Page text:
Western Pond Turtle

As a child I was enthralled with reptiles, mesmerized by the unending stare of a snake and the myriad geometric patterns and colors of turtle and lizard scales. I would spend hours trekking through nearby fields and streams in search of all things slimy and scaly- a habit I never grew out of. Growing up in the Midwest, species of the western US up until now were encountered only as pictures in books and childhood daydreams. After relocating to the west coast, much of my free-time is spent in the field attempting to catch a glimpse of the native reptile and amphibian species of central California. More recently, I have become interested in identifying and untangling the seemingly unfathomable number of bird species found here on the Central Coast. As I encounter local species of reptiles, amphibians and birds I will be posting pictures of these animal encounters along with interesting natural history facts about each specimen. There is so much beauty within the world to be discovered and appreciated; why not start in one’s own backyard.


Let’s take a look at the only native species of turtle to the area, Actinemys marmorata, the Western Pond Turtle. Pond turtles are small-medium semiaquatic chelonian species with a rather flat shell shape. Most appear somewhat bland, having a muddy-brown carapace (top shell), a yellowish plastron (bottom shell), and lighter brown appendages/head. There are some beauty queens, however, that display ornate, radiant striping on the carapace and pretty yellow mottling of the arms, legs, and neck. Males will usually have pale-yellow throats and flatter shells while females will have a higher, dome-shaped appearance to the carapace. These little tanks are omnivorous, feeding on aquatic plants, invertebrates, and the occasional frog/fish – the diet of champions!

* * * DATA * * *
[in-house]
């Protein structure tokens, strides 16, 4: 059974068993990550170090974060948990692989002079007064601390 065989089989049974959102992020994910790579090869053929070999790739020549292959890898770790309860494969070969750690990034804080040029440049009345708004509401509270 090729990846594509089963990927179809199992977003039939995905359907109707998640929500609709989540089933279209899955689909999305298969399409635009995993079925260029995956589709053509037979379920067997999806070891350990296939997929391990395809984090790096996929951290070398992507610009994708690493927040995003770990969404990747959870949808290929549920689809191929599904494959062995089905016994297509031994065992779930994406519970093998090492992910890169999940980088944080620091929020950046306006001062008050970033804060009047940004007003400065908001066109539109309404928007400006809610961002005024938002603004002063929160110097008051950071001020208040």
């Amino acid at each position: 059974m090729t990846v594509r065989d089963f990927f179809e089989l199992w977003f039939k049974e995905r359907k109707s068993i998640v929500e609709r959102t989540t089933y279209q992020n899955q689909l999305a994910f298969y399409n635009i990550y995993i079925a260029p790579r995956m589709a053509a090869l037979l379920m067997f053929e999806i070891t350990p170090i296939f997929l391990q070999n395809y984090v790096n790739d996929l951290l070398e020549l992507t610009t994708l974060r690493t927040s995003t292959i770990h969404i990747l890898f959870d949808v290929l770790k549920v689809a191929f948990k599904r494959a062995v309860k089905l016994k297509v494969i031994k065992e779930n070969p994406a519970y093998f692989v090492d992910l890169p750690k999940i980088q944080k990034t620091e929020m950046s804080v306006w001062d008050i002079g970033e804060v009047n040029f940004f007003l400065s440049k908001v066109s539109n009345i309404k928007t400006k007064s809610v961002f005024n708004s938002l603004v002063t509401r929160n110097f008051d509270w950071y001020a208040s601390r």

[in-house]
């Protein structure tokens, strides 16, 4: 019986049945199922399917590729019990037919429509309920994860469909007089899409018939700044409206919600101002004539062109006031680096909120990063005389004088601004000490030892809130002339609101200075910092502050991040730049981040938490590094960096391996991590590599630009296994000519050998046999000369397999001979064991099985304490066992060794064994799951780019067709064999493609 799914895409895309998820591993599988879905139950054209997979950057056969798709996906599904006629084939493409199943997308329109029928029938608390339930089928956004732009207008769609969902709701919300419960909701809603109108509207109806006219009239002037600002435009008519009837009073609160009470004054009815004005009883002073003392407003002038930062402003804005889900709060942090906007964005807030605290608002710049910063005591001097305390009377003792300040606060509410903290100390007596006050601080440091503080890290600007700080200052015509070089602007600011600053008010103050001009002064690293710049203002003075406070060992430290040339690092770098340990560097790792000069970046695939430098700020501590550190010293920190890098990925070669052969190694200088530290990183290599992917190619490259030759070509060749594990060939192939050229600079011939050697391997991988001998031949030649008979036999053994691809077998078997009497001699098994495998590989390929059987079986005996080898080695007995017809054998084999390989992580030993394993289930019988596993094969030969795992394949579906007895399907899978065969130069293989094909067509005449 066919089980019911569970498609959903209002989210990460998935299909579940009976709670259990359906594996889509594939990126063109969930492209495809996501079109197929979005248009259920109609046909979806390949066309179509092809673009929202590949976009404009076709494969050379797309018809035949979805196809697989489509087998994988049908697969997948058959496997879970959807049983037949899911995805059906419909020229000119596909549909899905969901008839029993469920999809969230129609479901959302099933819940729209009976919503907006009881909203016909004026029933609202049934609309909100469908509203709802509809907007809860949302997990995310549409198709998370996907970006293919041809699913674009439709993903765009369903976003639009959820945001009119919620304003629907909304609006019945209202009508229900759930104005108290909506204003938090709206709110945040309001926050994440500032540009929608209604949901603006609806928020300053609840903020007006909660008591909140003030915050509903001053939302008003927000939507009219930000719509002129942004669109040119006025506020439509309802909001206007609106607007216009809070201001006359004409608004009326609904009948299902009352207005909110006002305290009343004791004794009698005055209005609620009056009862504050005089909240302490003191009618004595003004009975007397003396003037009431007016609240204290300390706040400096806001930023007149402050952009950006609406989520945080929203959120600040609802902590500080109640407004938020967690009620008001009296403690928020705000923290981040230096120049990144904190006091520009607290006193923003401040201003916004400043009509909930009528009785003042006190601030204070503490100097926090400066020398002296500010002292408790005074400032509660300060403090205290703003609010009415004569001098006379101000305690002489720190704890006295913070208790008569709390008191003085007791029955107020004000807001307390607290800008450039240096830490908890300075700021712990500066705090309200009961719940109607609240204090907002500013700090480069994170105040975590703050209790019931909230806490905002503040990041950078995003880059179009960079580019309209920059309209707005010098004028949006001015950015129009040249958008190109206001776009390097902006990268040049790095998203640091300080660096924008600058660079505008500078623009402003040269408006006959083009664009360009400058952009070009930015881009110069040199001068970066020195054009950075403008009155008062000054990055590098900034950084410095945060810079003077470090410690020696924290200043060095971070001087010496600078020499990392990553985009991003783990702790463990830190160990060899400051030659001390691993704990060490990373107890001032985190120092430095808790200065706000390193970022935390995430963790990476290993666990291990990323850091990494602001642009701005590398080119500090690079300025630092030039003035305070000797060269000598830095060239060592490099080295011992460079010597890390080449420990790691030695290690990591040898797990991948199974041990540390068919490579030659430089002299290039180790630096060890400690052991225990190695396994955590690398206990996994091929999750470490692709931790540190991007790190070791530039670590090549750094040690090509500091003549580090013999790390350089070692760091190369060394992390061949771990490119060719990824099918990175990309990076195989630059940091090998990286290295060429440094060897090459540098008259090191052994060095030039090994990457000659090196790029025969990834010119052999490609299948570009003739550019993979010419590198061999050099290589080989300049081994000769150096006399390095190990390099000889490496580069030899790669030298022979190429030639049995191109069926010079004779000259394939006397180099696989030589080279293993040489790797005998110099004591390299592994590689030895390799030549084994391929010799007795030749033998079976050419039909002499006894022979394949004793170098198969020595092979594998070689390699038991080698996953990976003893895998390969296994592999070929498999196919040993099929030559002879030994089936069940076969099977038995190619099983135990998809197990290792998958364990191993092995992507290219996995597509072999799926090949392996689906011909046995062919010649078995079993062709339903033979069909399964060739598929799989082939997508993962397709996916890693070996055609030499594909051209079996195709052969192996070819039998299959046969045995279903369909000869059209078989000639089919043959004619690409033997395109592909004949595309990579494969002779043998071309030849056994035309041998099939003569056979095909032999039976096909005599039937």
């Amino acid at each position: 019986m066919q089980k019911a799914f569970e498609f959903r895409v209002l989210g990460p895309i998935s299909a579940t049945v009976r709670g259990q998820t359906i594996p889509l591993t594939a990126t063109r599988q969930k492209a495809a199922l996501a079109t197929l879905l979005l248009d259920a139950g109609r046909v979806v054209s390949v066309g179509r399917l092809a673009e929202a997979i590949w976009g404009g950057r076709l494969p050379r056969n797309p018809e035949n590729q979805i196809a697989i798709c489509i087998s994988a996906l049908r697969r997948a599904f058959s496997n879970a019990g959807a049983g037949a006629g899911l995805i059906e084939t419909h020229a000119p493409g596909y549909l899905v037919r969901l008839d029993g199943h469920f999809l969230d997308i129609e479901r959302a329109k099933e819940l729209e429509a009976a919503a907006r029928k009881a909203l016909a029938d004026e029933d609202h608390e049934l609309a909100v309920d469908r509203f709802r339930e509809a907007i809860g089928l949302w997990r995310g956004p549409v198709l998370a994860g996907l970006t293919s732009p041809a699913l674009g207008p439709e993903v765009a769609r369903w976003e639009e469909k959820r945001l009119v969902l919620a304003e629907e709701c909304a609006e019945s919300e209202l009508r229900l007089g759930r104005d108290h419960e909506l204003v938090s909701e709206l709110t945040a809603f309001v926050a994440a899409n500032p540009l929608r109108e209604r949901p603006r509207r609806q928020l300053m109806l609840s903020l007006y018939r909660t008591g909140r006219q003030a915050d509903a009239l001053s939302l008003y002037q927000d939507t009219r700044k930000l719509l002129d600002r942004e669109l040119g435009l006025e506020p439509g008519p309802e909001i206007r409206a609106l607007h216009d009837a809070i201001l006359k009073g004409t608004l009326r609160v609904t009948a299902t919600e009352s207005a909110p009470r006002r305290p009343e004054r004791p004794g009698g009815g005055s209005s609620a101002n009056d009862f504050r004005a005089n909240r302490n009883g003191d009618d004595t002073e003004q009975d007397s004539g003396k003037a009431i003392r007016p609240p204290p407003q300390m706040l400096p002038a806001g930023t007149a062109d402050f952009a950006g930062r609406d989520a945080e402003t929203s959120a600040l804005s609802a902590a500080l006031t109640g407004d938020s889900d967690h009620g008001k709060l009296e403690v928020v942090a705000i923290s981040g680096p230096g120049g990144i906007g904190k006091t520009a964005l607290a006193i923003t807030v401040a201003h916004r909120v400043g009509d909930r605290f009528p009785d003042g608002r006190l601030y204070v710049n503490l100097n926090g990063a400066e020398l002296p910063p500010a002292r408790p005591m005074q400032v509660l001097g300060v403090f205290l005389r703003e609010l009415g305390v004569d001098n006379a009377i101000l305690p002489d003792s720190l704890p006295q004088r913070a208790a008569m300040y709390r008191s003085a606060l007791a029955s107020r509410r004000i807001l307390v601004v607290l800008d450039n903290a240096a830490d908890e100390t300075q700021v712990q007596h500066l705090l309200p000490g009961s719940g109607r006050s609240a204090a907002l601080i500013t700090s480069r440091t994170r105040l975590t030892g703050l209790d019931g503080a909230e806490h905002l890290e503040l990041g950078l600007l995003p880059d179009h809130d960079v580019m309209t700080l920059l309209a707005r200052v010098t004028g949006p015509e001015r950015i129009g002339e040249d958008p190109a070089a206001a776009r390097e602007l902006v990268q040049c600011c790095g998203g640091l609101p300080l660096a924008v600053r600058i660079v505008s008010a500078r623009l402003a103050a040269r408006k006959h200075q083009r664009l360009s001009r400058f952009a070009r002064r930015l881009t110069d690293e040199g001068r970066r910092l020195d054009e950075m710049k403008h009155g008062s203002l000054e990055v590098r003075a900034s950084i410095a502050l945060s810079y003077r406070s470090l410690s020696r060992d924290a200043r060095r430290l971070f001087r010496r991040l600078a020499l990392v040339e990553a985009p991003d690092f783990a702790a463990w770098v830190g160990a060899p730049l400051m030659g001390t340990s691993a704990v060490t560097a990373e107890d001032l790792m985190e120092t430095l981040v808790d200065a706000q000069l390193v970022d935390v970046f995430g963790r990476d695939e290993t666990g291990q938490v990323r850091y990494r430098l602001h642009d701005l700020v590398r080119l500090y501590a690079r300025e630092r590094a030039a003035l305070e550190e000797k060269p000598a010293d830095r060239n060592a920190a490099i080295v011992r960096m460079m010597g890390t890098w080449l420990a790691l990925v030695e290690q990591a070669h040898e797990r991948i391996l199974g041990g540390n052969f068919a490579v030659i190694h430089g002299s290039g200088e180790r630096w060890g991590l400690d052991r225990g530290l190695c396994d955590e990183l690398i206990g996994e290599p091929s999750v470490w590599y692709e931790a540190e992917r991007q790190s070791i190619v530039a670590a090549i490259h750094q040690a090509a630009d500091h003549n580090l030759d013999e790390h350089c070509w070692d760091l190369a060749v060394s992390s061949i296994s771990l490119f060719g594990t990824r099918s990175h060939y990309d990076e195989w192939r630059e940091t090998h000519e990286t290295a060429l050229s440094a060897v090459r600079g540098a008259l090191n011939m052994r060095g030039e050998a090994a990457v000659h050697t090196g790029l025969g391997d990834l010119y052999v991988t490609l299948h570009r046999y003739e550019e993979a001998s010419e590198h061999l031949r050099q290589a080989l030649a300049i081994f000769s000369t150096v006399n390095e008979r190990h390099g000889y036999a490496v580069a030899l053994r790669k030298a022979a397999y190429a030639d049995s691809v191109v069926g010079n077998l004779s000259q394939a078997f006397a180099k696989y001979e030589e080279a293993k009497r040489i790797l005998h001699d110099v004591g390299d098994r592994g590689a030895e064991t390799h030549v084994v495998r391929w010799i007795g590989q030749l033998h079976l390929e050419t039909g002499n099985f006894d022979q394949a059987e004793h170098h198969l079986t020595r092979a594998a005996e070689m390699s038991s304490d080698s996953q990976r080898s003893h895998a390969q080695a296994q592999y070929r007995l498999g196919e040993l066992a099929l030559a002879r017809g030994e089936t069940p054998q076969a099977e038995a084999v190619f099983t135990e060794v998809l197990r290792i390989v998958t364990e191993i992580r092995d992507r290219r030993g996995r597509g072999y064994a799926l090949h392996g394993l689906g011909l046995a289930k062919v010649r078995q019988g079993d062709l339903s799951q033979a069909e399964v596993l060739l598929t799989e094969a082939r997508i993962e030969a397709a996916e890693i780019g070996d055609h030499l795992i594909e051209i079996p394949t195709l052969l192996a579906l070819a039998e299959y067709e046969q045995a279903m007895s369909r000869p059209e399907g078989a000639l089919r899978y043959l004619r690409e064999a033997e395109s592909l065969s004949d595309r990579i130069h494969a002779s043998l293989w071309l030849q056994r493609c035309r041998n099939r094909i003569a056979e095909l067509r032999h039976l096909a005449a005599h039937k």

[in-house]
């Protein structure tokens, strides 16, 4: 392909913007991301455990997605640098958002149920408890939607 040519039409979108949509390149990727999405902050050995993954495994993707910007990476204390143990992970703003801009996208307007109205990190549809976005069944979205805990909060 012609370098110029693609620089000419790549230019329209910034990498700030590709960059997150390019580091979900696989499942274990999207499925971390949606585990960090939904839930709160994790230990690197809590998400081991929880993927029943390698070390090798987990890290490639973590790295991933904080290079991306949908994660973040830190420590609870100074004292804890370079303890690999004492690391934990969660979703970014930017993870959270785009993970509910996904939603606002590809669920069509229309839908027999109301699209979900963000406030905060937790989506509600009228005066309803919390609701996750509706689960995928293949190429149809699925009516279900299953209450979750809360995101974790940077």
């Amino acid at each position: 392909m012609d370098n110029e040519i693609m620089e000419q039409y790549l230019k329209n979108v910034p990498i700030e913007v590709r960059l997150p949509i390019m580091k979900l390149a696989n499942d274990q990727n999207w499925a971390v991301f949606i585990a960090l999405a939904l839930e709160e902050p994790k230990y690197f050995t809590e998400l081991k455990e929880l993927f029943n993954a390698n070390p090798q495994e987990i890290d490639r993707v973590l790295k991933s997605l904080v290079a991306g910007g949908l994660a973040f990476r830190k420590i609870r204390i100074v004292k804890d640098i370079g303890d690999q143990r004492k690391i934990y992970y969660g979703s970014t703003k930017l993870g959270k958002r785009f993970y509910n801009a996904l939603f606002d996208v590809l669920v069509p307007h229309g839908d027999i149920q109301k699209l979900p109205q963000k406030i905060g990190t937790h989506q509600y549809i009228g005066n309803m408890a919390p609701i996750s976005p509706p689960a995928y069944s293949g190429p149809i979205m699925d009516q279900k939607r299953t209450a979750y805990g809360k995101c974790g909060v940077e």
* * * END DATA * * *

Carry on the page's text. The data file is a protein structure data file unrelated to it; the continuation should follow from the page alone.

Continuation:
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Again, these guys are the only species of turtle native to the central coast – any other species of turtle/tortoise found meandering about is either invasive or an escaped pet. Red-eared sliders, an eastern species, have established themselves in many places pretty far from home, including various places in California. Common Snapping turtles, another eastern species, have also made themselves at home in California as well.

Unfortunately, this is the last Central Coast reptile species I have in my arsenal! I suppose we’ll have to change gears and take a look at birds soon. I know, I am heart-broken as well; please stay strong.

Sound a Frog Makes

On the prowl! This guy was found just off of the mean streets of Pismo- up to no good, I imagine.